Law professors—even Professor Easterbrook—spend a lot of time demonstrating for us the ways in which words aren’t clear and don’t control. And maybe there’s a simple enough reason for this fixation: No one ever became famous as a scholar by pointing out that the text of a statute cleanly answered some question at hand.

The experience of judges, I think, is different. The text does decide an awful lot of cases. And, frankly, these are the cases that judges often like best—where Congress has provided a clear answer so that the judge knows what to do. For judges and for lawyers, the text matters, as arguments begin and often end there. Law professors have a big appetite for that last morsel of indeterminacy in a seemingly clear text. Judges and lawyers, less so.

The second idea: The standard of review matters. A noted administrative law scholar once said that the standard of review is like the core of a seedless grape—there’s nothing there.Terms like clear error or abuse of discretion are just the words the judge employs in explaining the result he or she otherwise wants to reach. But that’s just wrong, from the perspective of the person who must decide the case. To the judge charged with the responsibility of decision, the standard of review means an awful lot. And it should.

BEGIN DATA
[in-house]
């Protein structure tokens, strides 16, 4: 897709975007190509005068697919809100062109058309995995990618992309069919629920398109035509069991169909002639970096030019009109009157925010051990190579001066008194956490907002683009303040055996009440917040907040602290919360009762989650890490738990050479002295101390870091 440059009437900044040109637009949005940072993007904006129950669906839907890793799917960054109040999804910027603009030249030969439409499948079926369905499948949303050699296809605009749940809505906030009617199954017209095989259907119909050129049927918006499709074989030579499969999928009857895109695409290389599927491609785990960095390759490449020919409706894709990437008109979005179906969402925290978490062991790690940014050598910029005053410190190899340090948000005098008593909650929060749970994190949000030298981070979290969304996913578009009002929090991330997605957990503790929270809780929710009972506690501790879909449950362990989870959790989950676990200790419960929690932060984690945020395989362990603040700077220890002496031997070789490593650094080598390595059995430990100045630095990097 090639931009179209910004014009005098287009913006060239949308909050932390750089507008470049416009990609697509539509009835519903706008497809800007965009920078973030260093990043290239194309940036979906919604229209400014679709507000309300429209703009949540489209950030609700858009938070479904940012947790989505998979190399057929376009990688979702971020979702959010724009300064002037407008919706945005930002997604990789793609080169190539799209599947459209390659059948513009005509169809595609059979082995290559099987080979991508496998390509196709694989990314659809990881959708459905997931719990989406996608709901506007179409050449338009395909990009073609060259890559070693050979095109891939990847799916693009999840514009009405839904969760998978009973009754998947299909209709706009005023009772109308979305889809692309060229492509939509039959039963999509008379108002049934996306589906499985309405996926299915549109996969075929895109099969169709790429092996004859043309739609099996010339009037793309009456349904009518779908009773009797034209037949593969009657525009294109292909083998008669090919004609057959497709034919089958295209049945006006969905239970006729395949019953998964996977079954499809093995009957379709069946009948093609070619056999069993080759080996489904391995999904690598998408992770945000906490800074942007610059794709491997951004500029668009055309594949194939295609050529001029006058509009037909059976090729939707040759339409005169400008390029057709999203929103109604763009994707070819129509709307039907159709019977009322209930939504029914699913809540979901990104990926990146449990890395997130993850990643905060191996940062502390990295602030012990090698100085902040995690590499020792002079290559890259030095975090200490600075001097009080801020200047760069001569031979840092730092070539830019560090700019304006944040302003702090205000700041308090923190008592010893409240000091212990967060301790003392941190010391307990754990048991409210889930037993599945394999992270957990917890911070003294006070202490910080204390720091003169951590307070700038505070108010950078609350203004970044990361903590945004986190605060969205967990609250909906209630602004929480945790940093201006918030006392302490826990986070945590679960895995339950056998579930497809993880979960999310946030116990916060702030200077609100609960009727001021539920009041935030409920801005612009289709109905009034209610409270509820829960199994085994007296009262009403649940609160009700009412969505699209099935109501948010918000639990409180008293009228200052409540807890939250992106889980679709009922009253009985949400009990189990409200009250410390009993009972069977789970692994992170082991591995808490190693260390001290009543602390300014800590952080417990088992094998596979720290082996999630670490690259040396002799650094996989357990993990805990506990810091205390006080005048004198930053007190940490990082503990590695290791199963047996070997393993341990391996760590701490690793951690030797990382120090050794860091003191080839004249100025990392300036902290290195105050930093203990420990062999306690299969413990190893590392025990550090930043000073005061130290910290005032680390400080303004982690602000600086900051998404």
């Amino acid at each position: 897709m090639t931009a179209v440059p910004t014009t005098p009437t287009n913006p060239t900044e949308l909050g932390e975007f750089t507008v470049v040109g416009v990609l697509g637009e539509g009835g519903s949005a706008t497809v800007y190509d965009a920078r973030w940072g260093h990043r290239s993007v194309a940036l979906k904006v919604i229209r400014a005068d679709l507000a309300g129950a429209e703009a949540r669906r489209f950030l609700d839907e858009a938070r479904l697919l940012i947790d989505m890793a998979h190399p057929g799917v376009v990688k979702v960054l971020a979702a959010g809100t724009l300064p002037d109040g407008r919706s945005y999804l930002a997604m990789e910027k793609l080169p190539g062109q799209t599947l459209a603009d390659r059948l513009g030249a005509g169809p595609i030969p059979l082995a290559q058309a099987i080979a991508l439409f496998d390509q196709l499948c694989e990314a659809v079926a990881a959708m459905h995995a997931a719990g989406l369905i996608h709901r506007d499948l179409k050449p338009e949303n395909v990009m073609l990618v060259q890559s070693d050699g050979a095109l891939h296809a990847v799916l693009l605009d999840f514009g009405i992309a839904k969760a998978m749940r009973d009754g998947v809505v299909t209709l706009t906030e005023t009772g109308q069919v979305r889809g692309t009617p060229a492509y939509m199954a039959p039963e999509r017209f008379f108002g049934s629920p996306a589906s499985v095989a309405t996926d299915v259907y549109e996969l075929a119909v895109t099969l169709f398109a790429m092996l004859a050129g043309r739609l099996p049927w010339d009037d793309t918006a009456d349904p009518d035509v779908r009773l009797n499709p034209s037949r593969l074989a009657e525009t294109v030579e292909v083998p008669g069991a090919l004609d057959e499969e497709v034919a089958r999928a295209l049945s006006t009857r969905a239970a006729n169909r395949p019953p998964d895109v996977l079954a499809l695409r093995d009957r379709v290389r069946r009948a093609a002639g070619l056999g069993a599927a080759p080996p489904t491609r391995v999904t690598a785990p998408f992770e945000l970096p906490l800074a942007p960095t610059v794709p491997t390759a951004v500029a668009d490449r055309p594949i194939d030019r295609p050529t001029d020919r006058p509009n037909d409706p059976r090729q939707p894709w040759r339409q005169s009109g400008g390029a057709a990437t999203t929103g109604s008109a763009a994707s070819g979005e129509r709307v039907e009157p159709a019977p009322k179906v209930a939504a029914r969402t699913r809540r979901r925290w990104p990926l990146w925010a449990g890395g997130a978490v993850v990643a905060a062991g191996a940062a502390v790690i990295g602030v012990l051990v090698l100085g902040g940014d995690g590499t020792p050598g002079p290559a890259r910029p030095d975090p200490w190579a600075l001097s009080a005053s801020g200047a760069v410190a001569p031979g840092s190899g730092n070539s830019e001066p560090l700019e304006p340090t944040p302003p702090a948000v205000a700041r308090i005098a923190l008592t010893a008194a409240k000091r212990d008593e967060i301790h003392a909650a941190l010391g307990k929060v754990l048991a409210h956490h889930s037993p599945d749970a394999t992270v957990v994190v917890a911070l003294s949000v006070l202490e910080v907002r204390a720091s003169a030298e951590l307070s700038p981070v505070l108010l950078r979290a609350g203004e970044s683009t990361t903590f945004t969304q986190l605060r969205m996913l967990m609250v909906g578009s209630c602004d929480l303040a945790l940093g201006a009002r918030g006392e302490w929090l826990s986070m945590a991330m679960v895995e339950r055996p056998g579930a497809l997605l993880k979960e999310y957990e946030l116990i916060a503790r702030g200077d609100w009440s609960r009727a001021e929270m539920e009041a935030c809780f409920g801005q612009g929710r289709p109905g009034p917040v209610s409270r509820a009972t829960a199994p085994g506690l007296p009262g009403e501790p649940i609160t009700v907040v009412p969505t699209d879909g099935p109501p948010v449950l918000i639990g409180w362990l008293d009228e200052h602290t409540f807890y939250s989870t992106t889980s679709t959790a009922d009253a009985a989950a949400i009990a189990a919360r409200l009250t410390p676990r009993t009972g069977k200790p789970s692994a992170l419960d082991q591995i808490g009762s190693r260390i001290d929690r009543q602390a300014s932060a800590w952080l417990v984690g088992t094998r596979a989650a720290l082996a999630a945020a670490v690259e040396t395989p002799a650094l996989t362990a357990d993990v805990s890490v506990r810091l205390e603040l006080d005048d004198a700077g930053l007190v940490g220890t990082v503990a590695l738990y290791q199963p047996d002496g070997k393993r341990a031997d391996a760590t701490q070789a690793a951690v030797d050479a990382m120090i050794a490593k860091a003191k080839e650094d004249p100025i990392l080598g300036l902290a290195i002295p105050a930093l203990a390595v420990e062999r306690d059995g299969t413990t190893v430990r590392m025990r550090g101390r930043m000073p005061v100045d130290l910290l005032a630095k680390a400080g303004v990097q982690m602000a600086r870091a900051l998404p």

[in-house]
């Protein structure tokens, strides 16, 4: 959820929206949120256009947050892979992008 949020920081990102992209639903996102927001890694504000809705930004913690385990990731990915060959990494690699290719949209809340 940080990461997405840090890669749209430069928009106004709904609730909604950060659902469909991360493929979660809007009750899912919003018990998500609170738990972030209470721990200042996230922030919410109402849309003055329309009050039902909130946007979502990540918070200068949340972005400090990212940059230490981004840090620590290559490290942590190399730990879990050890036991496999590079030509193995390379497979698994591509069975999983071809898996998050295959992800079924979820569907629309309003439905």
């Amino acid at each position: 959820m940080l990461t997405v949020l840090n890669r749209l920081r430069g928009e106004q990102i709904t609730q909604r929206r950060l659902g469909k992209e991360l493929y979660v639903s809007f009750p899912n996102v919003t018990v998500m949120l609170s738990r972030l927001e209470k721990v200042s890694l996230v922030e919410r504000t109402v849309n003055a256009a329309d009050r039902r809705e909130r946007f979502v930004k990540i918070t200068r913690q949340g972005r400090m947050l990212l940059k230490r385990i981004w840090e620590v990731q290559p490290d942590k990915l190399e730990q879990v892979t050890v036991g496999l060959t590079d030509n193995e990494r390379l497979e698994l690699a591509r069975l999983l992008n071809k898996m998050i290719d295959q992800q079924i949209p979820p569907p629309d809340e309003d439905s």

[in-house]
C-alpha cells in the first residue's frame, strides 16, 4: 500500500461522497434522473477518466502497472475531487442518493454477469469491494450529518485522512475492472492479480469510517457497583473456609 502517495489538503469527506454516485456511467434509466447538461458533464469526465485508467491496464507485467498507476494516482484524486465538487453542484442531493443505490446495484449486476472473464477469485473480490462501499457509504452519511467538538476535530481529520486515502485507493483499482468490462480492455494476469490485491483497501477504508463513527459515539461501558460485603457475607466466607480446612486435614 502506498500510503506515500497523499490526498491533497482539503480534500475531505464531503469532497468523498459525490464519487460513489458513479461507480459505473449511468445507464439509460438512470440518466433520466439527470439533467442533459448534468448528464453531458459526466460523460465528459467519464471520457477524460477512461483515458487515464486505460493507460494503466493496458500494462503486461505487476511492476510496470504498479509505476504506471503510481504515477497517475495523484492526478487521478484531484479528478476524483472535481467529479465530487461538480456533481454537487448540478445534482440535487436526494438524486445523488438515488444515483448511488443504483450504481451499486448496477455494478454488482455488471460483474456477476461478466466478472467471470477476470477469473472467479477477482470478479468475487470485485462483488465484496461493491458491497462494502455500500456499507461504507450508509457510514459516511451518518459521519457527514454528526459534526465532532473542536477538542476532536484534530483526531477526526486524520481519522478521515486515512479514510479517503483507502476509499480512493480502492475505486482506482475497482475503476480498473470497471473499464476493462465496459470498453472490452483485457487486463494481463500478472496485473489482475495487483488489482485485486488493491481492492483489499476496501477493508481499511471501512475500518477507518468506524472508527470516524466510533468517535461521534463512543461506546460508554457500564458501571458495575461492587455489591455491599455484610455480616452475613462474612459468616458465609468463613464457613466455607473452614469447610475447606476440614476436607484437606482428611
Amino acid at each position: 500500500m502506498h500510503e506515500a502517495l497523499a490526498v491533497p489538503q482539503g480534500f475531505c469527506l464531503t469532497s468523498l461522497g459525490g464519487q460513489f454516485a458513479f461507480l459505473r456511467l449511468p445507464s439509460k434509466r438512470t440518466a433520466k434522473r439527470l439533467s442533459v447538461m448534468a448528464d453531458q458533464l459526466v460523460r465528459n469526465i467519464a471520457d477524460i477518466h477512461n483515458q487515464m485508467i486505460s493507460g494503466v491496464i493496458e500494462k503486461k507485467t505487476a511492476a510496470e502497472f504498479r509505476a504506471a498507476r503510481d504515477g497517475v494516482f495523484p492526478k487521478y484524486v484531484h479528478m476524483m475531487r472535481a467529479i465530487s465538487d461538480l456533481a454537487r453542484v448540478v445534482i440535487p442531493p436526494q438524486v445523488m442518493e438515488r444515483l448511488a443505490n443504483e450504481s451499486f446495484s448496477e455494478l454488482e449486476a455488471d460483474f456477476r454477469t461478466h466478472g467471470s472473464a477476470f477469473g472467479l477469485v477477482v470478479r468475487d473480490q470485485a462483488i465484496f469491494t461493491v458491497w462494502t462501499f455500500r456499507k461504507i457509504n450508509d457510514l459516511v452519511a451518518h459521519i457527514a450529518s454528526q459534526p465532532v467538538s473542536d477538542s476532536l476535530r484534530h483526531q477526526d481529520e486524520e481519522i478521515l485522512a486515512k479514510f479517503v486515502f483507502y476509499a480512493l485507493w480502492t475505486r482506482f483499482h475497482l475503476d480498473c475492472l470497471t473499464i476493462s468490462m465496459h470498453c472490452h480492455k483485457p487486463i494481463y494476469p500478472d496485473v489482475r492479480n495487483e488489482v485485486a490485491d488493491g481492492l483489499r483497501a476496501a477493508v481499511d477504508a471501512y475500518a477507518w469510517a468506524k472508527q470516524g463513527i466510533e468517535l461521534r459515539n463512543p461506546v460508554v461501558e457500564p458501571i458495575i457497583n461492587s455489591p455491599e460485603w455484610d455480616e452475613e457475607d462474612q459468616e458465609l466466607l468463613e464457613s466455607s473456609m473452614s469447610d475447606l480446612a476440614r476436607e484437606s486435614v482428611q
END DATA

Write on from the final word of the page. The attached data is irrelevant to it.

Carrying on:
Take Chevron—that textbook administrative law case that holds that when the text of a statute is ambiguous or silent on the question at hand, the court should defer to the agency, so long as the agency’s interpretation of the statute is reasonable. Chevron is extraordinarily important to the judge charged with decision in an agency matter. I just finished saying words decide cases. But we know this isn’t always true. There are hard cases. There are judgment calls to be made. In these cases, it matters a lot who bears the burden of persuasion and how heavy that burden is. It matters who gets to decide.

Finally, there’s the case or controversy requirement. Now, to the law professor—and I’m perfectly serious about this—the case or controversy requirement can be thought of as something of a nuisance. The professor wants to rethink the landscape in an area of law. The case may be a necessary part of the equation, but for many academics that’s a little unfortunate, to be perfectly frank.